Bernanke defends Fed's role of banking supervisor

U.S. Federal Reserve Chairman Ben Bernanke said Wednesday that the central bank is "uniquely suited" to supervise large and small banks across the country.

"The Federal Reserve's involvement in regulation and supervision confers two broad sets of benefits to the country," Bernanke said in his testimony at a House hearing.

"First, because of its wide range of expertise, the Fed is uniquely suited to supervise large, complex financial organizations and to address both safety and soundness risks and risks to the stability of the financial system as a whole," Bernanke said.

"Second, the Federal Reserve's participation in the oversight of banks of all sizes significantly improves its ability to carry out its central banking functions, including making monetary policy, lending through the discount window, and fostering financial stability."

Bernanke's testimony comes as the Fed faces a significant shift in its supervisory duties.

On Monday, U.S. Senate Banking Committee Chairman Christopher Dodd proposed a financial reform bill that would strip the Fed of its power to supervise state-chartered banks and bank holding companies with assets of less than 50 billion dollars.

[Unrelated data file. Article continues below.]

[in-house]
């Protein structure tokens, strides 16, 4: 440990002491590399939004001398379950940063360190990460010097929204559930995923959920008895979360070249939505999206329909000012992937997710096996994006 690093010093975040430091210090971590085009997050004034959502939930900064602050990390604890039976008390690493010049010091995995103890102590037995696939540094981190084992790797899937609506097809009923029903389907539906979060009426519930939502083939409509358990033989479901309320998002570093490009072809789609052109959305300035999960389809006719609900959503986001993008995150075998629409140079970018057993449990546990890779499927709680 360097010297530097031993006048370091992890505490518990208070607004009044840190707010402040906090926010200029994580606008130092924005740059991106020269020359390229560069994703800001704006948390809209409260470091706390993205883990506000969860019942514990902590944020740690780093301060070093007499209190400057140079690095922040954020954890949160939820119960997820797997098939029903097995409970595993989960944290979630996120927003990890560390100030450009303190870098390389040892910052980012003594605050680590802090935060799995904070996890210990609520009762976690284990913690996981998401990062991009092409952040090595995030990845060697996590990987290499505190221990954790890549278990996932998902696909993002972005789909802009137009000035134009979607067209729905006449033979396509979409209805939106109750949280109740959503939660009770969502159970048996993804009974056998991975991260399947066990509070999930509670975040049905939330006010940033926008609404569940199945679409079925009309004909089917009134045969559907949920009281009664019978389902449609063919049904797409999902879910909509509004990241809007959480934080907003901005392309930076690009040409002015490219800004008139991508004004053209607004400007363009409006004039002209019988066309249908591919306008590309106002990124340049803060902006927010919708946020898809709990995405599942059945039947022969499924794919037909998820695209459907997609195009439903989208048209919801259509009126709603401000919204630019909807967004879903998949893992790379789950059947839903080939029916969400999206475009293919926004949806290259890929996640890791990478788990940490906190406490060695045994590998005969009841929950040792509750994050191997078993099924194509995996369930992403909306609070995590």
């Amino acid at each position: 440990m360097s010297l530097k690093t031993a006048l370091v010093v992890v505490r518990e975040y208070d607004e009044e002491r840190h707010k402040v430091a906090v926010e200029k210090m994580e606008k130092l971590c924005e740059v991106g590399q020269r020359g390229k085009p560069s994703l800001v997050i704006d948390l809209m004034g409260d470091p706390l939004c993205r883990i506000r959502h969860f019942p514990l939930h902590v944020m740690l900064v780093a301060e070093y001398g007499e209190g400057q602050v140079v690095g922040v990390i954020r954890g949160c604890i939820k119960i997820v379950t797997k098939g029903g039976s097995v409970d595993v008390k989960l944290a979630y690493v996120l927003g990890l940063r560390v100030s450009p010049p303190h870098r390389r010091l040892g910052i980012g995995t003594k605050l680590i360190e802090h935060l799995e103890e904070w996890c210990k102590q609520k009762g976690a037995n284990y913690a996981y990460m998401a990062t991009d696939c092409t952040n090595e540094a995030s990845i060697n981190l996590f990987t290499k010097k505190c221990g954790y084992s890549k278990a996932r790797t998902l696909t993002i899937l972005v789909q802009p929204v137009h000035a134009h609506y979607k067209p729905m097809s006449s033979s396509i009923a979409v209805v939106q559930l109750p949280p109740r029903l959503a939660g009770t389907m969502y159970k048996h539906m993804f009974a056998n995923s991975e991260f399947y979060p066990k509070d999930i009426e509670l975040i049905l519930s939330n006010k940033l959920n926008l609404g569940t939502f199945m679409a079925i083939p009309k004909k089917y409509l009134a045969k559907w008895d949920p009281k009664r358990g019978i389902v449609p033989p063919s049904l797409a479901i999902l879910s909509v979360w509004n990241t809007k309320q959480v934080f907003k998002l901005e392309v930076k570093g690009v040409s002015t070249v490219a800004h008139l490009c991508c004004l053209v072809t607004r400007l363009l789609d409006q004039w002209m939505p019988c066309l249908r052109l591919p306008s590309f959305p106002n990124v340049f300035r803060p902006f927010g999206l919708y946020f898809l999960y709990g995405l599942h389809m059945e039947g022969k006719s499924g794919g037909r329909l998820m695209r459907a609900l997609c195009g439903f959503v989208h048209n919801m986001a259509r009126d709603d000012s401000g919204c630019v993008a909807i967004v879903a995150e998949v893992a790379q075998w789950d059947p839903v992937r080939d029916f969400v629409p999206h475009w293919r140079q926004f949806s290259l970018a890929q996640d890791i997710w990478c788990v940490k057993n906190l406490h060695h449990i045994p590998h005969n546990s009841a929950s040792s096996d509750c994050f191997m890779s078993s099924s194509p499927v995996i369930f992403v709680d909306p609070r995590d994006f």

That would leave the Fed with 35 of the biggest bank holding companies under its supervision.

According to Bernanke's testimony, the central bank currently oversees about 5,000 bank holding companies, about 850 smaller banks that are both state-chartered and are members of the Federal Reserve system and some foreign banks operating in the United States.

The Fed chief argued that the Federal Reserve's role as a supervisor of state member banks of all sizes, including community banks, offers insights about conditions and prospects across the full range of financial institutions, not just the very largest, and provides useful information about the economy and financial conditions throughout the nation.

"Such information greatly assists in the making of monetary policy," he said, referring to the Fed's role in setting interest rates to influence economic growth, employment and inflation.

The Obama administration has supported a broader supervisory role for the Fed. Financial regulatory legislation passed by the House last December doesn't trim the Fed's banking duties.

Currently, the financial reform is in the process of the Senate, where the role of the Fed has become one of the most debatable issues.

[Source: Xinhua, Washington, 17Mar10]

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